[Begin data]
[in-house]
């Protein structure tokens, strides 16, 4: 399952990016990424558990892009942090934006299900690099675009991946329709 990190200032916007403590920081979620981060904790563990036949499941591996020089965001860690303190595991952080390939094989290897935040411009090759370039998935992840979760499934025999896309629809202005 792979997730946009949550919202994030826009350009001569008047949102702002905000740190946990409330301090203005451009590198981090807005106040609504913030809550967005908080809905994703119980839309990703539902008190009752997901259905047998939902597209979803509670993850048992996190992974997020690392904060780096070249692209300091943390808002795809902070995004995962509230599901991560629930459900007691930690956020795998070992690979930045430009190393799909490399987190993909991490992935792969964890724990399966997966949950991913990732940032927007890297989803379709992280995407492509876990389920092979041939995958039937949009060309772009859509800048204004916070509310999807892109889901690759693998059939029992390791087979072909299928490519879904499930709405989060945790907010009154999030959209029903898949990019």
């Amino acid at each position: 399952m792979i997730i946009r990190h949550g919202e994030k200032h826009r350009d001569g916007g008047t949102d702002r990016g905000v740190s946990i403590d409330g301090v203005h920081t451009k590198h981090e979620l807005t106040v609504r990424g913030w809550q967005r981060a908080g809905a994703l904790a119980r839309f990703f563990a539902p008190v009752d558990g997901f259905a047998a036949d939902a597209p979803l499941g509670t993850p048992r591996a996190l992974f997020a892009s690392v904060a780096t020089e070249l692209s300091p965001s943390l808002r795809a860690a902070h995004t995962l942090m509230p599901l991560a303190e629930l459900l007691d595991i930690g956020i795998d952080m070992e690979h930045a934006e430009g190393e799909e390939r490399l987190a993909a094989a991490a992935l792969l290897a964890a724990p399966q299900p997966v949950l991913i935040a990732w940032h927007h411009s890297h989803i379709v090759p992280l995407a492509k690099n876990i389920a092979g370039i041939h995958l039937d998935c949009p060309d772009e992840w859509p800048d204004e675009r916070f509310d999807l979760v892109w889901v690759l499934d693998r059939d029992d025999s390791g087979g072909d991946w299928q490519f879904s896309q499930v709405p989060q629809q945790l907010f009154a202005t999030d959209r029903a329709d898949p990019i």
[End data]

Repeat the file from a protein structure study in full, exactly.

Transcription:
[in-house]
């Protein structure tokens, strides 16, 4: 399952990016990424558990892009942090934006299900690099675009991946329709 990190200032916007403590920081979620981060904790563990036949499941591996020089965001860690303190595991952080390939094989290897935040411009090759370039998935992840979760499934025999896309629809202005 792979997730946009949550919202994030826009350009001569008047949102702002905000740190946990409330301090203005451009590198981090807005106040609504913030809550967005908080809905994703119980839309990703539902008190009752997901259905047998939902597209979803509670993850048992996190992974997020690392904060780096070249692209300091943390808002795809902070995004995962509230599901991560629930459900007691930690956020795998070992690979930045430009190393799909490399987190993909991490992935792969964890724990399966997966949950991913990732940032927007890297989803379709992280995407492509876990389920092979041939995958039937949009060309772009859509800048204004916070509310999807892109889901690759693998059939029992390791087979072909299928490519879904499930709405989060945790907010009154999030959209029903898949990019």
């Amino acid at each position: 399952m792979i997730i946009r990190h949550g919202e994030k200032h826009r350009d001569g916007g008047t949102d702002r990016g905000v740190s946990i403590d409330g301090v203005h920081t451009k590198h981090e979620l807005t106040v609504r990424g913030w809550q967005r981060a908080g809905a994703l904790a119980r839309f990703f563990a539902p008190v009752d558990g997901f259905a047998a036949d939902a597209p979803l499941g509670t993850p048992r591996a996190l992974f997020a892009s690392v904060a780096t020089e070249l692209s300091p965001s943390l808002r795809a860690a902070h995004t995962l942090m509230p599901l991560a303190e629930l459900l007691d595991i930690g956020i795998d952080m070992e690979h930045a934006e430009g190393e799909e390939r490399l987190a993909a094989a991490a992935l792969l290897a964890a724990p399966q299900p997966v949950l991913i935040a990732w940032h927007h411009s890297h989803i379709v090759p992280l995407a492509k690099n876990i389920a092979g370039i041939h995958l039937d998935c949009p060309d772009e992840w859509p800048d204004e675009r916070f509310d999807l979760v892109w889901v690759l499934d693998r059939d029992d025999s390791g087979g072909d991946w299928q490519f879904s896309q499930v709405p989060q629809q945790l907010f009154a202005t999030d959209r029903a329709d898949p990019i």